By early March I'd begun to consider it normal to wear 4 pairs of socks. A very thin pair next to my skin, then cotton anklets, next heavy cotton/wool socks, and finally heavy wool boot socks. This both helped my too-big boots fit and insulated my poor tootsies against the basement floor of my apartment (as well as the basement floor of the Valdres Folk Museum, where I spent a lot of my time). Norwegians take their shoes off inside, and while most of them had a pair of indoor shoes they kept at work, I didn't have that many shoes with me. I was looking forward to wearing fewer socks, believe me! It had begun to be a bit warmer, in the 20's (F) instead of between -20 and +10, and while there was plenty of snow left, it often felt positively balmy outside. This time of year is called vårvinter (spring-winter), a perfect description. Valdres is a popular ski area for Europeans as well as Norwegians, and the roads were filled with tourist cars carrying skis.
Easter (in late March in '97) is a major ski holiday. Schools and some businesses have at least a week off. Everyone visits family, or goes skiing, or enjoys a week at the family summer cabin or a campground. Easter is also a time for mystery and crime fiction. There are TV mystery or suspense shows almost every night, serialized mysteries in newspapers and magazines, and even a children's mystery printed on milk cartons. I asked about this tradition, but no one I talked to knew how it had arisen. Last Easter, Fagernes hosted a small plane convention. All the planes were equipped with skis, and landed on the frozen (but quickly thawing) fjord. A week or so after Easter, the ice on the fjords began to break up. This was an early spring by Norwegian standards.
March was also time for the local kappleik. One Saturday in mid-March we spent a lazy day listening to others, being nervous, and taking our turn on stage. The whole thing was a rather low key affair, with local judges and mostly local participants. Many of the participants were children and teenagers. I played, not as well as I would have liked, but OK, and received a score in the middle of the class B point range - about where I figure I belong. I also played with the Vårflaumen spelemannslag. I belonged to the Øystre Slidre Spel- og Dansarlag, who didn't participate, and since Vårflaumen needed some extra hands, and I knew the tunes they'd chosen, I helped fill in. The evening party was the best part. After the awarding of points and prizes, we sat and gossiped and danced and were by turns amused or pleasantly bored until the wee hours.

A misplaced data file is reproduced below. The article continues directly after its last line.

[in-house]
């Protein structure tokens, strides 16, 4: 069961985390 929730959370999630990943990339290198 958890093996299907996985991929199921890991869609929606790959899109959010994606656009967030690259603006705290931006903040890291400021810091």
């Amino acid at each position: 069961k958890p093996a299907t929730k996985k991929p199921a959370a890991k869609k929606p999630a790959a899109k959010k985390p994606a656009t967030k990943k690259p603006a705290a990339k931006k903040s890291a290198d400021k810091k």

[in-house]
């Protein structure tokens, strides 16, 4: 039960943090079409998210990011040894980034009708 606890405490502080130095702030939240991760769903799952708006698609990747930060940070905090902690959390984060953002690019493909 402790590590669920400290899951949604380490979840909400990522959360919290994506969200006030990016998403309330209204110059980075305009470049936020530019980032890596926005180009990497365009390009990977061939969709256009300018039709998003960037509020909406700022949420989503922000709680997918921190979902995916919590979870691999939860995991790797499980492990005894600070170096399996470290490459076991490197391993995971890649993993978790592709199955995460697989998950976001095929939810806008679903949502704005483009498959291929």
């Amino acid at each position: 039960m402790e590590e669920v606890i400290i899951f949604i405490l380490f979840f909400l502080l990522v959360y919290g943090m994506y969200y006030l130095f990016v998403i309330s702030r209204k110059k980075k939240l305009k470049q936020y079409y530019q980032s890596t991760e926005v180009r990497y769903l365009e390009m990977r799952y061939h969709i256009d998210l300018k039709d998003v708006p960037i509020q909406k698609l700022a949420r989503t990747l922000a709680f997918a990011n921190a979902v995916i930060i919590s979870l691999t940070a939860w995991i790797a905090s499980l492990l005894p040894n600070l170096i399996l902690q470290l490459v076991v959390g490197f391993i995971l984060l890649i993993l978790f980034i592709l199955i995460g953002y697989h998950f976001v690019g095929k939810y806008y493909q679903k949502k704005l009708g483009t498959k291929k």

I'd been terribly lonely in Norway, mostly due to the problem of understanding Norwegian spoken against a background of other conversations. Most of my interaction with others was in groups, so although I arrived there able to carry on reasonable (although not exactly fluent) conversations as long as I could hear clearly, I felt quite isolated much of the time. I think this party really marked a turning point for me. I found I could understand and participate in the conversations at my table without too much trouble, and for the first time, I was able to talk with people I'd just met without straining either my ears or my brain cells too much. This is not as strange as it might sound, since many of the people I met had different dialects. There are six komunes in Valdres, and I had regular contact with people from 4 of them. I'd only been there a couple of months when I realized I could tell where someone had grown up by the way they talked. These differences include tonefall (the way one's voice varies in pitch), pronunciation (different vowels, but also sometimes consonants or even whole syllables deleted - (or added!), and grammar differences. What I first noticed was the tonefall and speech rhythms. Besides the different Valdres dialects, there were also people who spoke Bokmål, which can vary depending upon where they are from. I also met people who had moved from the west coast and used those dialects or a spoken version of Nynorsk. There were also people who spoke Bokmål or Nynorsk with me, but spoke dialect with everyone else. This meant that having a private conversion with someone was quite different from listening to the same person talking in a group. So when I met a new person or someone I hadn't seen for awhile, I usually spent the first sentence or so adjusting to their speech. This was certainly a problem I rarely encountered in Sweden when I spoke only (bad) Swedish. I found the whole business both fascinating and frustrating. And every time I felt I'd made a great stride forward on the language front, and could relax and pat myself on the back a bit, the next few times I tried to carry on the simplest of conversations, I'd encounter terrible, silly, and unlooked-for difficulties. By March I'd started to expect these difficulties after every stride forward, and had begun laying bets with myself as to how I'd be tripped up by the language in my next conversion, and how many days would pass before the god of hubris would deign to leave me alone.